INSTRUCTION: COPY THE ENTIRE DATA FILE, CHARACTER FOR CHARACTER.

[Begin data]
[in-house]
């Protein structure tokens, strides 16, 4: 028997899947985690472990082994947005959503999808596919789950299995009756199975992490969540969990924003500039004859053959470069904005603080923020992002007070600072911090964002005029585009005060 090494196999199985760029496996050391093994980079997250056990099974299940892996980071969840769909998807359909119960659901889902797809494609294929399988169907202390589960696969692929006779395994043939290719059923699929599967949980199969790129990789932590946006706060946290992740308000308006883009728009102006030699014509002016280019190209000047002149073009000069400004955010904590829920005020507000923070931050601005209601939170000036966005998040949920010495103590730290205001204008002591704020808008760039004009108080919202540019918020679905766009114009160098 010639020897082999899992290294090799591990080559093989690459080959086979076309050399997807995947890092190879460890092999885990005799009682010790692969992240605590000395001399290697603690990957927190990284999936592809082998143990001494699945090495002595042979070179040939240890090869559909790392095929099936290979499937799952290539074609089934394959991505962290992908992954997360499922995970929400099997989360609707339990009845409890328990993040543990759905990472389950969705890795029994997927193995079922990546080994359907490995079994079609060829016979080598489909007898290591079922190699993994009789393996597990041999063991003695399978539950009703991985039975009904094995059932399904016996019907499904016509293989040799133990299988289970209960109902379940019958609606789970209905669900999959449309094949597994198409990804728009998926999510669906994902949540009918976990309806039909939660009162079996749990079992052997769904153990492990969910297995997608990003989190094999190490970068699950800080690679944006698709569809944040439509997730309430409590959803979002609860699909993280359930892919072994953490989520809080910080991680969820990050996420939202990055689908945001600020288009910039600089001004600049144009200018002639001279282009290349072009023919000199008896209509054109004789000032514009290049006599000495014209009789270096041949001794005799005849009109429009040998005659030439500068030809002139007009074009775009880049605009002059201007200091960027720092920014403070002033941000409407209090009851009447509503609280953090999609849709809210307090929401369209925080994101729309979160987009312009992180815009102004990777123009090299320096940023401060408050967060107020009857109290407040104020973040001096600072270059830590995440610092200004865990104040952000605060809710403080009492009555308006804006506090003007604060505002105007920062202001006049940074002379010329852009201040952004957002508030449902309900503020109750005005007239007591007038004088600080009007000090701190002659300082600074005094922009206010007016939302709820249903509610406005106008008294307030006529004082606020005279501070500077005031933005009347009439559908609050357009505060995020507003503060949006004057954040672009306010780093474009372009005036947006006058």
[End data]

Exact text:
[in-house]
């Protein structure tokens, strides 16, 4: 028997899947985690472990082994947005959503999808596919789950299995009756199975992490969540969990924003500039004859053959470069904005603080923020992002007070600072911090964002005029585009005060 090494196999199985760029496996050391093994980079997250056990099974299940892996980071969840769909998807359909119960659901889902797809494609294929399988169907202390589960696969692929006779395994043939290719059923699929599967949980199969790129990789932590946006706060946290992740308000308006883009728009102006030699014509002016280019190209000047002149073009000069400004955010904590829920005020507000923070931050601005209601939170000036966005998040949920010495103590730290205001204008002591704020808008760039004009108080919202540019918020679905766009114009160098 010639020897082999899992290294090799591990080559093989690459080959086979076309050399997807995947890092190879460890092999885990005799009682010790692969992240605590000395001399290697603690990957927190990284999936592809082998143990001494699945090495002595042979070179040939240890090869559909790392095929099936290979499937799952290539074609089934394959991505962290992908992954997360499922995970929400099997989360609707339990009845409890328990993040543990759905990472389950969705890795029994997927193995079922990546080994359907490995079994079609060829016979080598489909007898290591079922190699993994009789393996597990041999063991003695399978539950009703991985039975009904094995059932399904016996019907499904016509293989040799133990299988289970209960109902379940019958609606789970209905669900999959449309094949597994198409990804728009998926999510669906994902949540009918976990309806039909939660009162079996749990079992052997769904153990492990969910297995997608990003989190094999190490970068699950800080690679944006698709569809944040439509997730309430409590959803979002609860699909993280359930892919072994953490989520809080910080991680969820990050996420939202990055689908945001600020288009910039600089001004600049144009200018002639001279282009290349072009023919000199008896209509054109004789000032514009290049006599000495014209009789270096041949001794005799005849009109429009040998005659030439500068030809002139007009074009775009880049605009002059201007200091960027720092920014403070002033941000409407209090009851009447509503609280953090999609849709809210307090929401369209925080994101729309979160987009312009992180815009102004990777123009090299320096940023401060408050967060107020009857109290407040104020973040001096600072270059830590995440610092200004865990104040952000605060809710403080009492009555308006804006506090003007604060505002105007920062202001006049940074002379010329852009201040952004957002508030449902309900503020109750005005007239007591007038004088600080009007000090701190002659300082600074005094922009206010007016939302709820249903509610406005106008008294307030006529004082606020005279501070500077005031933005009347009439559908609050357009505060995020507003503060949006004057954040672009306010780093474009372009005036947006006058």